@Camilo – when using the $ for switching text, unfortunately the formatting will not switch with it.
Only the unformatted contents.
For switching formatted text like that, you'll need a script that is working on the Text object instead of the Contents object (speaking in ExtendScript terms). Together with the duplicate() or move() methods on the Text object.
the formatting will not switch with it.
In this line you refer to the formatting of the paragraph, in which sense?
Cannot see a formatting here different than the ch. style.
It seems greps kindergarten!!!
Many years with grep and is the first time...
Please, how to read about this? under what reference?
@Camilo – usually the GREP functionalities revolve around manipulating formatted text. Using brackets () and working with $1 to $9 for switching positions for the found junks defined by the expressions inside that brackets is the exception.
Since the introcuction of GREP Search/Replace in InDesign CS4 it never was different. That behavior should be improved by Adobe.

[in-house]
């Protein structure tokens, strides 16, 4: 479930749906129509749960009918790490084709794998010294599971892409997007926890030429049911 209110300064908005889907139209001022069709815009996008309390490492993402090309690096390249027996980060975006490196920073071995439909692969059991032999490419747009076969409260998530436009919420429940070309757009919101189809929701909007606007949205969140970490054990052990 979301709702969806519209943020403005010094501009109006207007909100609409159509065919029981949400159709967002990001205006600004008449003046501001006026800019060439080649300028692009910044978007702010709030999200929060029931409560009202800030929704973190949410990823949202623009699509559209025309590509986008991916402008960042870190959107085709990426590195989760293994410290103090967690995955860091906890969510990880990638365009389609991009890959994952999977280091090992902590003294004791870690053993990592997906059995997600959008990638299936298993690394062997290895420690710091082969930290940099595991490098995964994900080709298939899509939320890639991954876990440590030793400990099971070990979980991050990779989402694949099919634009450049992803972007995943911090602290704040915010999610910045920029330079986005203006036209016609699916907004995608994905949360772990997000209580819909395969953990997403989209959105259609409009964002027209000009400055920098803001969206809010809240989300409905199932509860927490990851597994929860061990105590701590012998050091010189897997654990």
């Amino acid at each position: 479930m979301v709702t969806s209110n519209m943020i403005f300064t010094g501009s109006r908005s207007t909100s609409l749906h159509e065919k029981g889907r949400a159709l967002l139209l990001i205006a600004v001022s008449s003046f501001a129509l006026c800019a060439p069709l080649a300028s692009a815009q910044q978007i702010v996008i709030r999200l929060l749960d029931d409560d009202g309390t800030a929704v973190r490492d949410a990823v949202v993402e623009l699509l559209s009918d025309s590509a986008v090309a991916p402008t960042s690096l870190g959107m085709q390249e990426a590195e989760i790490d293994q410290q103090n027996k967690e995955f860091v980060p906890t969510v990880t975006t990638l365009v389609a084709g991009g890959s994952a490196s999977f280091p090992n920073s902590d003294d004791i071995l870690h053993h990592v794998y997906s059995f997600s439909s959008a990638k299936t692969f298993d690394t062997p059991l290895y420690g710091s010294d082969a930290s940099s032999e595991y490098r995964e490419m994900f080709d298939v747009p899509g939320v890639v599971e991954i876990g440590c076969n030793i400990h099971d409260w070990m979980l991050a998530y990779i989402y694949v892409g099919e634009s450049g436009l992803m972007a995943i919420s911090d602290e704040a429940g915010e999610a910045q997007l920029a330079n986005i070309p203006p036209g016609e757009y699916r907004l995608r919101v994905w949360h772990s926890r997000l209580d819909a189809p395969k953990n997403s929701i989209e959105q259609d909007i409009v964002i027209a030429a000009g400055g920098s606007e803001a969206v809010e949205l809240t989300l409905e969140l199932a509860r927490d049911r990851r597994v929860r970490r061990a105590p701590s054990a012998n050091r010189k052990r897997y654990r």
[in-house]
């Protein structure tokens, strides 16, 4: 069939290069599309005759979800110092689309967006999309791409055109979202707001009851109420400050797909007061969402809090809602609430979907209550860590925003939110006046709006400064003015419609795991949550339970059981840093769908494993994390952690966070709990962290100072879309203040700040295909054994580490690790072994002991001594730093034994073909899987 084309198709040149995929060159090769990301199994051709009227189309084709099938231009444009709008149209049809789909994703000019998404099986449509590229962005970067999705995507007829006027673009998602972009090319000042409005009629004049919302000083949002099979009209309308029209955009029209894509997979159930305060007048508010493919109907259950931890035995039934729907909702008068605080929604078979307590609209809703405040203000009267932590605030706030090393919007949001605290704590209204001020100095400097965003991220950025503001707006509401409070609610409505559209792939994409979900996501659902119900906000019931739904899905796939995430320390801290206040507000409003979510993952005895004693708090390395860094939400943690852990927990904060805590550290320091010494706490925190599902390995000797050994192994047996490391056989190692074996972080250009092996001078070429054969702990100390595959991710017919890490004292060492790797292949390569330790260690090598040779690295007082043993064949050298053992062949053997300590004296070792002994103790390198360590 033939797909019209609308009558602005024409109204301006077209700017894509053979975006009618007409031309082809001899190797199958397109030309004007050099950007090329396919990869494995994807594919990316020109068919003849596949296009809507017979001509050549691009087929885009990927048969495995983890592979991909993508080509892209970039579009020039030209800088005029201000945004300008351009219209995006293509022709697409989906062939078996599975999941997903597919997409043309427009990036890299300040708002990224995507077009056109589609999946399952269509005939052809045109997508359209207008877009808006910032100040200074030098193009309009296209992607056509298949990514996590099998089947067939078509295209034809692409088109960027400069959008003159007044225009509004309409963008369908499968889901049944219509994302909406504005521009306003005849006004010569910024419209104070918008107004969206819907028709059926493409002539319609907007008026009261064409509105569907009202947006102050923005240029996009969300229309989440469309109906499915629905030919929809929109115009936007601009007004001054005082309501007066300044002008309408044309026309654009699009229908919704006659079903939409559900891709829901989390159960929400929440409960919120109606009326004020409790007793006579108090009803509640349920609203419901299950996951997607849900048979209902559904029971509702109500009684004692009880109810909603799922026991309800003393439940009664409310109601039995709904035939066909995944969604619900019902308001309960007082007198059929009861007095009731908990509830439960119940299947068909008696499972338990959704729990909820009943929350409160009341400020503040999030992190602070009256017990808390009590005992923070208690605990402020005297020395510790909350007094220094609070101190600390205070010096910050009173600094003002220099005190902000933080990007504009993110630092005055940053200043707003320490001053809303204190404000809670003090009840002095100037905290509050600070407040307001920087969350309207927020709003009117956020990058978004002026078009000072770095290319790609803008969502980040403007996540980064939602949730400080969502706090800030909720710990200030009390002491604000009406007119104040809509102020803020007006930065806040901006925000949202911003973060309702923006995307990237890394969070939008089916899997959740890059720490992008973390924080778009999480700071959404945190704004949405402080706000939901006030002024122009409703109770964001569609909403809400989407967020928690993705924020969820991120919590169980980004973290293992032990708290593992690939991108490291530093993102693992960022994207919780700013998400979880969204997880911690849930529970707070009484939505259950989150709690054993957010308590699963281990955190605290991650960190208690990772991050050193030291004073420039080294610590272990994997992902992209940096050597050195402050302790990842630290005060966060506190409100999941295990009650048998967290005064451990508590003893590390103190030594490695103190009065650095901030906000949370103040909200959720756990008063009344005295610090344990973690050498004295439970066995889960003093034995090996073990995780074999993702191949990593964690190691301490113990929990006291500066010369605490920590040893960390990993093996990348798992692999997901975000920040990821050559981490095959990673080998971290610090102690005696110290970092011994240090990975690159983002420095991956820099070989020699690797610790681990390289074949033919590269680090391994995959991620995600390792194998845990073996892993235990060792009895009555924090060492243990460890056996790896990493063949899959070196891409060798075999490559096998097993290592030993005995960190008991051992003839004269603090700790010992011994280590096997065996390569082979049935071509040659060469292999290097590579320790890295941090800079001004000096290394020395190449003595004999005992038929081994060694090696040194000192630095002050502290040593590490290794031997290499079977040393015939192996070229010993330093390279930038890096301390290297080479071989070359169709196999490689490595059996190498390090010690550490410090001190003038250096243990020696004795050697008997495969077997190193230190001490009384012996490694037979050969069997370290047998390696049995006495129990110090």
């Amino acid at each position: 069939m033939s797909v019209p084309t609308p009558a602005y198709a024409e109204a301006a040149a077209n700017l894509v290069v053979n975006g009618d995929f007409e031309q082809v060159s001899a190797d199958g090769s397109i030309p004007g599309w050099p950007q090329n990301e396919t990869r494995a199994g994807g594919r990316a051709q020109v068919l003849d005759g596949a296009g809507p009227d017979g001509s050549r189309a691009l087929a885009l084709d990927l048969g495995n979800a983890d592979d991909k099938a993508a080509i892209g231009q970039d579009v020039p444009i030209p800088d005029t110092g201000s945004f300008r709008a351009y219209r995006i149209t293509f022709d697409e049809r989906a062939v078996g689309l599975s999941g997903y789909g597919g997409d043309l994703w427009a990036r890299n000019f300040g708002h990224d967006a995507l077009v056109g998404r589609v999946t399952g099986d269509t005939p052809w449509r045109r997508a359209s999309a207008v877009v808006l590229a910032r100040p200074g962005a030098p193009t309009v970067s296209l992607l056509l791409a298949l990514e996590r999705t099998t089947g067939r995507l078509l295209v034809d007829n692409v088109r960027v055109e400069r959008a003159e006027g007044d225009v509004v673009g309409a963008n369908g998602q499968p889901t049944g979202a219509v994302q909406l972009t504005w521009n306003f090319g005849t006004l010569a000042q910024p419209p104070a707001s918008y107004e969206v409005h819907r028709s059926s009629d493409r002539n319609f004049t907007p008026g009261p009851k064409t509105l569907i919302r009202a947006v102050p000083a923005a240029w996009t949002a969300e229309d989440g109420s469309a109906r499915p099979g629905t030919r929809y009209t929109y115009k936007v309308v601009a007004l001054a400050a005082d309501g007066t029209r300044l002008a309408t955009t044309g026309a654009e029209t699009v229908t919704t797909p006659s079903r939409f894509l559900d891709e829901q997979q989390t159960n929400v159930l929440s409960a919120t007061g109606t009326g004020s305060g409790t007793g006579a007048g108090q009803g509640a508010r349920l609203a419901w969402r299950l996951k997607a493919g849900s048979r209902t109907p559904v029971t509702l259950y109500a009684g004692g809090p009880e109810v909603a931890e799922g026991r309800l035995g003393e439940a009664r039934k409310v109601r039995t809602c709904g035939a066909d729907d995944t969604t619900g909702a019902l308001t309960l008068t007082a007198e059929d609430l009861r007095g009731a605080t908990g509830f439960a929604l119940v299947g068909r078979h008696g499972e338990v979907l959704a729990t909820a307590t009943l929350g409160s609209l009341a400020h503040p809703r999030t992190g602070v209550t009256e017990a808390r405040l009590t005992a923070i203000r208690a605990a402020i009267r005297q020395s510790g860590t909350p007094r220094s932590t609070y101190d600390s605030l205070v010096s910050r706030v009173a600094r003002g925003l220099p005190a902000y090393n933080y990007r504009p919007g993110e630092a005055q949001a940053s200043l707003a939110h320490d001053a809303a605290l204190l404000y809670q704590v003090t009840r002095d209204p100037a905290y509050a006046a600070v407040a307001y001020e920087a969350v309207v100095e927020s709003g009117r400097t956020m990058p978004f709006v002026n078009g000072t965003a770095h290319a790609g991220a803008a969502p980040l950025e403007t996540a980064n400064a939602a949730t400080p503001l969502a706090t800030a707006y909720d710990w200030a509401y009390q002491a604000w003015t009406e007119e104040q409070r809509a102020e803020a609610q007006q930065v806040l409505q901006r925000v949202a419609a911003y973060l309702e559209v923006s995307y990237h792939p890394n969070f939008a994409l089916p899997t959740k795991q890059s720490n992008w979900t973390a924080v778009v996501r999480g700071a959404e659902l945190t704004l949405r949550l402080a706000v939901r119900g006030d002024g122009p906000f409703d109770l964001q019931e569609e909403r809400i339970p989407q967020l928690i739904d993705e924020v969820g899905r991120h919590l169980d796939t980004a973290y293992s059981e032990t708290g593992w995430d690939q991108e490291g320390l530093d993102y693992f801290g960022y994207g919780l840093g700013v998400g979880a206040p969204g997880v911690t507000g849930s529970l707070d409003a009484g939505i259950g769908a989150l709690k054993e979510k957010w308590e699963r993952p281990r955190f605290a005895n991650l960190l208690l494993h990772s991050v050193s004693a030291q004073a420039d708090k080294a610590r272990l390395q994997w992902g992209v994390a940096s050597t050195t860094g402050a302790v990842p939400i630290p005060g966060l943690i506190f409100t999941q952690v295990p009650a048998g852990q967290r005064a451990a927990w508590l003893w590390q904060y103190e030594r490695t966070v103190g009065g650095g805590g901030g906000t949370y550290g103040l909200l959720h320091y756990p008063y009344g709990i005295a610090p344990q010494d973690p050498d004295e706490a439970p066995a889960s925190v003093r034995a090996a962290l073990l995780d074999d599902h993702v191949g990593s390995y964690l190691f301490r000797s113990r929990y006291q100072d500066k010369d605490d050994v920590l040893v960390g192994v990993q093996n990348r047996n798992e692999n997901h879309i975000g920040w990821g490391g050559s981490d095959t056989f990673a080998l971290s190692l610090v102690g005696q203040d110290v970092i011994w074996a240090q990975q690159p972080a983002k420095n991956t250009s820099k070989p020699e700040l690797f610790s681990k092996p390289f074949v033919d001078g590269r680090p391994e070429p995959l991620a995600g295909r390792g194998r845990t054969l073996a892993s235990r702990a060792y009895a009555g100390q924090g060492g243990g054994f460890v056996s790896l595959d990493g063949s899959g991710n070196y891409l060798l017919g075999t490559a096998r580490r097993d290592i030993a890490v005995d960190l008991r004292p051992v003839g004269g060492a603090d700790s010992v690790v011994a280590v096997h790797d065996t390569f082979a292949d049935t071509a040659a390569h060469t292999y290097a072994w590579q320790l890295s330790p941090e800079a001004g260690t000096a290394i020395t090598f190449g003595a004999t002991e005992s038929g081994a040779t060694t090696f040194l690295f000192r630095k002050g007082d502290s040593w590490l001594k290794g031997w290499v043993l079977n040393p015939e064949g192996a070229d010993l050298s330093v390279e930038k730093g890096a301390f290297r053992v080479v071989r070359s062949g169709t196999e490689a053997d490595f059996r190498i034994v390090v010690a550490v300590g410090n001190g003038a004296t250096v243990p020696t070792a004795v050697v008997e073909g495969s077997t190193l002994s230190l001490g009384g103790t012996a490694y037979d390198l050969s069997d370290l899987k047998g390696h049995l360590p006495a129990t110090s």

The term "formatting" I used applies to every kind of formatting. With or without using styles.
Even with scripting it is not that easy to do what you like to do. Especially if we consider that text could be formatted with Nested Styles and GREP Styles as well.
I removed the curly signs just to use only brackets and $1-9 and persisted the damage.
Here I will convert the text to table and transpose the columns. And will be perfect.
Well, thanks for it.
It is a beautiful solution. Chapeau.
You show that the text still maintains elements to be fixed (colour is a character style and the heart of your thread that I missed!).
Thanks. I will avoid to make tables.
It is used today? Perhaps is from the last century!
Of Course! When a guy has a good idea, we can say: "Tu es un champion !", "Wouah ! pas mal !", "Chapeau !", "Chapeau bas !", "Je vous tire mon chapeau !"
Yes, it is better!
I like the idea behind: although ID implements it in a bad way this f/change as mentioned by @laubender, finally the output (through colour or a ch. style) may be saved.
Deux chapeaux! (de paille d'Italie!)